The latest photos from NASA's New Horizons probe show that Pluto's "heart" has nitrogen ice which flows like a glacier.
Since its discovery in 1930, Pluto was a more literal example of a faraway place with features we could only imagine. But now that NASA's New Horizons probe has reached its destination, we can finally get an up-close look at the distant dwarf planet. Naturally, we're already discovering fascinating things - such as what appears to be flowing ice that moves like glaciers.
"We've only seen surfaces like this on active worlds like Earth and Mars," mission co-investigator John Spencer said. "I'm really smiling."
The details are coming from close-up images of "Sputnik Planum", a Pluto plain roughly the size of Texas. Analysis revealed a sheet of ice that clearly flowed at one time, and possibly might still be in motion like our own glaciers. That's not to say its "water" is the same composition as Earth's - composition data suggests the Sputnik Planum is rich with nitrogen, carbon monoxide, and methane ices. "At Pluto's temperatures of minus-390 degrees Fahrenheit, these ices can flow like a glacier," New Horizons Geology, Geophysics, and Imaging team deputy leader Bill McKinnon explained.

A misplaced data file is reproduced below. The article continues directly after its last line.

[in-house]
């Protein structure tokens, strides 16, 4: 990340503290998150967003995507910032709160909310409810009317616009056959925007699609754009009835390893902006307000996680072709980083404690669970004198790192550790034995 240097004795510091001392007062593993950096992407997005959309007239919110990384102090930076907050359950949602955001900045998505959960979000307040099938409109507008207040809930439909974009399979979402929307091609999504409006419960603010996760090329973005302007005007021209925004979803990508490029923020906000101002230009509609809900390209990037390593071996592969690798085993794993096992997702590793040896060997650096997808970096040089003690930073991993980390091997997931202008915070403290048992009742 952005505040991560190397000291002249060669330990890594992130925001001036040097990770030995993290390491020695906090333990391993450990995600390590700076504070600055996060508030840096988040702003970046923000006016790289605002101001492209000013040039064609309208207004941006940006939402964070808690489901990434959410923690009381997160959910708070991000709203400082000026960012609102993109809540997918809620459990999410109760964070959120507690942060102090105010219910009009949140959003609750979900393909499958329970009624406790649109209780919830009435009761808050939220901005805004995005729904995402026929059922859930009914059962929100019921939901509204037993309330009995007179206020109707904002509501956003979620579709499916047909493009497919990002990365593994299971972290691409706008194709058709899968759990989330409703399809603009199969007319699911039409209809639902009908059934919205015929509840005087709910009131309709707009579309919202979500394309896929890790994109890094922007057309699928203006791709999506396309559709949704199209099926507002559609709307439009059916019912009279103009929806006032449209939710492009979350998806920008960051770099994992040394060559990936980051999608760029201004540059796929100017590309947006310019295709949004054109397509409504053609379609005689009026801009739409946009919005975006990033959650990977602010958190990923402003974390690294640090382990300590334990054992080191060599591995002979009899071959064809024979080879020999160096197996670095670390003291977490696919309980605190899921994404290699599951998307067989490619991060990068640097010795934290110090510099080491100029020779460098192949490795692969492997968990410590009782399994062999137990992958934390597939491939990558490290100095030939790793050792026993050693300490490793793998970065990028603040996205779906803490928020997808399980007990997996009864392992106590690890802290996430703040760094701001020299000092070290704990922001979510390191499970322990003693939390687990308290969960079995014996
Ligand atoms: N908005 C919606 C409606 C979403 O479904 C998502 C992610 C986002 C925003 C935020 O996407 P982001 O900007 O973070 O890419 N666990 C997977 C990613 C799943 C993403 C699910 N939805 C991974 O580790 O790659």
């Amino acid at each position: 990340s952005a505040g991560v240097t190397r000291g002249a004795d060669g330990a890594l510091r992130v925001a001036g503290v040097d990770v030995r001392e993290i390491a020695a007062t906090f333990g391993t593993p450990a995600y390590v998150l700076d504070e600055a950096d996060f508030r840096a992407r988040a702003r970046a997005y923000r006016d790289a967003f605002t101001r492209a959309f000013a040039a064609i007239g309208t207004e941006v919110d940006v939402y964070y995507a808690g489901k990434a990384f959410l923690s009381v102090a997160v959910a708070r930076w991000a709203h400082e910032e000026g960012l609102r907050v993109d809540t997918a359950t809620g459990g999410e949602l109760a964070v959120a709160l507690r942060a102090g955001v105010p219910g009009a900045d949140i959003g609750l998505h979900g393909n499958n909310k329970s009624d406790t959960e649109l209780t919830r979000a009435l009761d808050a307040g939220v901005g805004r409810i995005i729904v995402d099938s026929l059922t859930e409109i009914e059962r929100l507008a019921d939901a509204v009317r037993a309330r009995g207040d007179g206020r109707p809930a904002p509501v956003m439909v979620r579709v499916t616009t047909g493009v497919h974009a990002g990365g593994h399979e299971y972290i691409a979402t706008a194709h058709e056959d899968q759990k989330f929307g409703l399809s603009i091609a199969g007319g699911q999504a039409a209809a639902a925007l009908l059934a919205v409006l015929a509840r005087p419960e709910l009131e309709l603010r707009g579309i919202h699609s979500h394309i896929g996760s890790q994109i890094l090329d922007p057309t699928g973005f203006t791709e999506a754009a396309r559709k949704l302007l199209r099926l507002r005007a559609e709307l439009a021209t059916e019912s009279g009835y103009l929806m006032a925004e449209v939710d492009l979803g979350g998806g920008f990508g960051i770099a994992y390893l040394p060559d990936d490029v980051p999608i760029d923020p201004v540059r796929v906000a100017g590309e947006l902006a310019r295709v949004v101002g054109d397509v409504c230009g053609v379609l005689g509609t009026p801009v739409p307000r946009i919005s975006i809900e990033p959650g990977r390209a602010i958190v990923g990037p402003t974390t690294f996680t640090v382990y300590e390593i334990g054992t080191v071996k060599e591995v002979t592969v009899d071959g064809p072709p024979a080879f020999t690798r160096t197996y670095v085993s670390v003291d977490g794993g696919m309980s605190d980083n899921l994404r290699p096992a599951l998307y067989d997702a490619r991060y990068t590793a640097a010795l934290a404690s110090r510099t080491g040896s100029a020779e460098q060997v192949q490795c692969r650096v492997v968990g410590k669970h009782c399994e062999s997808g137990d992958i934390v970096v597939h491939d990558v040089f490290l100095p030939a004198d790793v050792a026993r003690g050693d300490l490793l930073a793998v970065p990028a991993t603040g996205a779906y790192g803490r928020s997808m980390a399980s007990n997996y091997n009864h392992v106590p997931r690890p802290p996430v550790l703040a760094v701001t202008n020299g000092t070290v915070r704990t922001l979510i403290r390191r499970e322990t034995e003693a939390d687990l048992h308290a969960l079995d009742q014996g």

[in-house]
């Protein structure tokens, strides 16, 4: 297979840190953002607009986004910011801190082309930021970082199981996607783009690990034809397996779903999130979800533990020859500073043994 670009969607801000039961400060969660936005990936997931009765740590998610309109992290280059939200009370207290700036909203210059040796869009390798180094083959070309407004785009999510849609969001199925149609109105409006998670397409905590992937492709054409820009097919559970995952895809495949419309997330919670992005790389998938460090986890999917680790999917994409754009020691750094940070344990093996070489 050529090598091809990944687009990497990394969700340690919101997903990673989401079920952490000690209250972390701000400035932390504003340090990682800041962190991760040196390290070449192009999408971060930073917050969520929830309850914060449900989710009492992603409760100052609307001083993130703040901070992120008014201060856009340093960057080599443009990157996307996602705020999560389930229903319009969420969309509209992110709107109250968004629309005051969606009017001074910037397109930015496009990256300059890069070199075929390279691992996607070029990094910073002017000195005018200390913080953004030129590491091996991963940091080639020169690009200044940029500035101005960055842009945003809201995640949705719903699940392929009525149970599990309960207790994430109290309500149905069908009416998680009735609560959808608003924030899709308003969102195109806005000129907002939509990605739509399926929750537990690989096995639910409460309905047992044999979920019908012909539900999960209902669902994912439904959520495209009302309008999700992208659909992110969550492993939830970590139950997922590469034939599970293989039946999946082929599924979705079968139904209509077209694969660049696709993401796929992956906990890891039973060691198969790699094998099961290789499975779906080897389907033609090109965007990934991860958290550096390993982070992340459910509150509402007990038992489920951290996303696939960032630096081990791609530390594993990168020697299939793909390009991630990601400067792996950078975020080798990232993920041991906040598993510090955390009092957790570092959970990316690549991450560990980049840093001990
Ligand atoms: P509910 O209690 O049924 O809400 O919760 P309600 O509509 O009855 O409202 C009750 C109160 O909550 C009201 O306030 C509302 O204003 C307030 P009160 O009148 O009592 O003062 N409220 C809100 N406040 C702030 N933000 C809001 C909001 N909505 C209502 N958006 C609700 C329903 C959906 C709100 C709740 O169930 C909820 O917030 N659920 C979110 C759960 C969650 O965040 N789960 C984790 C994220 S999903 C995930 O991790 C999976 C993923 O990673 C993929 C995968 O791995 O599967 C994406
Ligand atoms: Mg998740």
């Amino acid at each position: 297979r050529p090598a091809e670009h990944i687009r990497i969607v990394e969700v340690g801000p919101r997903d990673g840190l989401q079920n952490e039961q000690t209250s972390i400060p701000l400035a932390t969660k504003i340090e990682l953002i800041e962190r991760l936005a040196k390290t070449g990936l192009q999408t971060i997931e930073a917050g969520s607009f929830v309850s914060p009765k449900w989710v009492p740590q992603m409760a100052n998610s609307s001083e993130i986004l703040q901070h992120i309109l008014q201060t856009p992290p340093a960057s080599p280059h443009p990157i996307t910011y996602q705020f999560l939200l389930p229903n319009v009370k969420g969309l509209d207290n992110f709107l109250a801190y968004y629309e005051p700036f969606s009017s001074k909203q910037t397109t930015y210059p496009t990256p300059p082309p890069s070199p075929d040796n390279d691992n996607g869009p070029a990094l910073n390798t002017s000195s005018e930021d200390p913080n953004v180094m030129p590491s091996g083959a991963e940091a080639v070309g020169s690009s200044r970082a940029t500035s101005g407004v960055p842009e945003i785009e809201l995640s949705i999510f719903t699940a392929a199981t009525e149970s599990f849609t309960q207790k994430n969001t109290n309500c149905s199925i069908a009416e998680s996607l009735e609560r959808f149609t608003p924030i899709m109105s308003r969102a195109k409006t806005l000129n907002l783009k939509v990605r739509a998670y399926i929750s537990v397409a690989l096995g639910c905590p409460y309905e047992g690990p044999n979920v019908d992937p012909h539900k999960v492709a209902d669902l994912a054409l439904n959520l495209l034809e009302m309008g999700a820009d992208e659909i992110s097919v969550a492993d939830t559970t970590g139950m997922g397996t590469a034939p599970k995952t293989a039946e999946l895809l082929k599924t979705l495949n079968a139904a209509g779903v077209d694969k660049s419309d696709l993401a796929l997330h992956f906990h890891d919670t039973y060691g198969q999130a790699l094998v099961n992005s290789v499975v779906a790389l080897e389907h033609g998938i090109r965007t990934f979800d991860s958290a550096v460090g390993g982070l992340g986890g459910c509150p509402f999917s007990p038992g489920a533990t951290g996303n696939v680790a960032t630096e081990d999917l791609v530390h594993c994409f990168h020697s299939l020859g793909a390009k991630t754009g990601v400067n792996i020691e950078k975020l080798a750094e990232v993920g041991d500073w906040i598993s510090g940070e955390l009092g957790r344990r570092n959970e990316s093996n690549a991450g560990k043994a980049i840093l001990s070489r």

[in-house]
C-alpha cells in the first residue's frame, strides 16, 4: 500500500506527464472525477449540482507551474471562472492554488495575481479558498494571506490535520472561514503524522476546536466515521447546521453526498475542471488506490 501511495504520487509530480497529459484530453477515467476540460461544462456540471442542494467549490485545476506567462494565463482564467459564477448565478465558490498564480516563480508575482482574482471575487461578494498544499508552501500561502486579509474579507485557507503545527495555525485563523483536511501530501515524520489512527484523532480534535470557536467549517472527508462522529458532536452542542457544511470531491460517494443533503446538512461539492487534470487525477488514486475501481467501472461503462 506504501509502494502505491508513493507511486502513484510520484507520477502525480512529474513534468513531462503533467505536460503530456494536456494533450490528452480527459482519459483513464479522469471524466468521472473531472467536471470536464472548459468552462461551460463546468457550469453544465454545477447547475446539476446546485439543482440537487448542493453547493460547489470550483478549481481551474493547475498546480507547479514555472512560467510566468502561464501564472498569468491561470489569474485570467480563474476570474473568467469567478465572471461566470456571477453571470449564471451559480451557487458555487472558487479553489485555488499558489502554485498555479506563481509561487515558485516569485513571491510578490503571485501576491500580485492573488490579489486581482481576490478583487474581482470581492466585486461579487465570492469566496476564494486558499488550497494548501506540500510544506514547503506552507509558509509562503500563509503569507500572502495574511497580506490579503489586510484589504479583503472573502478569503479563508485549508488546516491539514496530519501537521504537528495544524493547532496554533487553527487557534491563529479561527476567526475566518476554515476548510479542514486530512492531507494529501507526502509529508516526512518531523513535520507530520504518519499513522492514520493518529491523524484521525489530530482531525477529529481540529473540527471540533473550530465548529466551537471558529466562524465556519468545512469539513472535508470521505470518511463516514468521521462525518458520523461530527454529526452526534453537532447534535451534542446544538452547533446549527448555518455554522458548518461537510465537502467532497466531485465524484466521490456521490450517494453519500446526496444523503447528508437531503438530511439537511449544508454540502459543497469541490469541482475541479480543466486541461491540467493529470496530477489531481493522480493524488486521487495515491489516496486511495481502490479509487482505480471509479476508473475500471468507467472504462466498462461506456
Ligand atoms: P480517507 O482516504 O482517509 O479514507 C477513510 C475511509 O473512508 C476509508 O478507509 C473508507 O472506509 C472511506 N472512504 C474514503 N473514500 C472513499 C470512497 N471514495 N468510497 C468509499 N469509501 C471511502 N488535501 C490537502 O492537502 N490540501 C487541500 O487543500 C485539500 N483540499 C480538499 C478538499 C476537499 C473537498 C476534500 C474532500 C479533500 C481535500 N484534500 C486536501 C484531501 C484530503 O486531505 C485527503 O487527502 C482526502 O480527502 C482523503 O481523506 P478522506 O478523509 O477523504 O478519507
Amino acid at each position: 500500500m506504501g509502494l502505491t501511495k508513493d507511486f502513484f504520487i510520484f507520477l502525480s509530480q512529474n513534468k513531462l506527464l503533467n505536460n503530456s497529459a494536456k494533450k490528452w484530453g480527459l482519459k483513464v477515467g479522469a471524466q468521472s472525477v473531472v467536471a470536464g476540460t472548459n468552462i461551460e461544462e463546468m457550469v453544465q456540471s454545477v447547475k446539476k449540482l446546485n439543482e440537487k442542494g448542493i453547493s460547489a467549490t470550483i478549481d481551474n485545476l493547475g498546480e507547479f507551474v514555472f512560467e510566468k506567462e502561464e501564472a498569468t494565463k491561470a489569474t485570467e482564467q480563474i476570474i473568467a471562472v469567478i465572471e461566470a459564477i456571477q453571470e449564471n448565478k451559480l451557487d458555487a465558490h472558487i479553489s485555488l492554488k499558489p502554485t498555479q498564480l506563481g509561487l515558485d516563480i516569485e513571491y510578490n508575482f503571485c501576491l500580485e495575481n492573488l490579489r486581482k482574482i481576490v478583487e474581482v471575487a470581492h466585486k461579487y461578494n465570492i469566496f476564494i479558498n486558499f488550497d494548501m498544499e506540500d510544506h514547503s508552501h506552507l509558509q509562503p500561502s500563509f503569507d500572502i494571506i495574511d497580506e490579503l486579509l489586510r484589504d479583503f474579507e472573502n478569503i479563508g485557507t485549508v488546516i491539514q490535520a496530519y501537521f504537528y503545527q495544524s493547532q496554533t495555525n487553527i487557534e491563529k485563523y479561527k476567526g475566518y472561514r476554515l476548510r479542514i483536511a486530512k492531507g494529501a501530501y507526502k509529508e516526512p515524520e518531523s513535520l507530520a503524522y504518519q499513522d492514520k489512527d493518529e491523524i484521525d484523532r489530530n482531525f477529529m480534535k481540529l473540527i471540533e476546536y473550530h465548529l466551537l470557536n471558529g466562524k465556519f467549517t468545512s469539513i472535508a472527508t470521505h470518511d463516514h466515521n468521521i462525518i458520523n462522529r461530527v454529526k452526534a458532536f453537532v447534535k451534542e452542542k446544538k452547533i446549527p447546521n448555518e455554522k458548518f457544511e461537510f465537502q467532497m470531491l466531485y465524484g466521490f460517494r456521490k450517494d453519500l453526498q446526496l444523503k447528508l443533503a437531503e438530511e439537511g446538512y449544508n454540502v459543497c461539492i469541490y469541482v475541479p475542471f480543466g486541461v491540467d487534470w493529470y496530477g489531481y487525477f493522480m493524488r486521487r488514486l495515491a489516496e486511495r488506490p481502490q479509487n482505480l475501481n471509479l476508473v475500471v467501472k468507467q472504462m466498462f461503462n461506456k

The Sputnik Planum can be found in the western half of Pluto's "heart", but it's not the only icy location. The heart's southernmost region - the terrifyingly dubbed "Cthulhu Regio" - appears to have much newer ice deposits. NASA scientists continue to study the photos for more data, so don't be surprised if we uncover more of Pluto's secrets soon.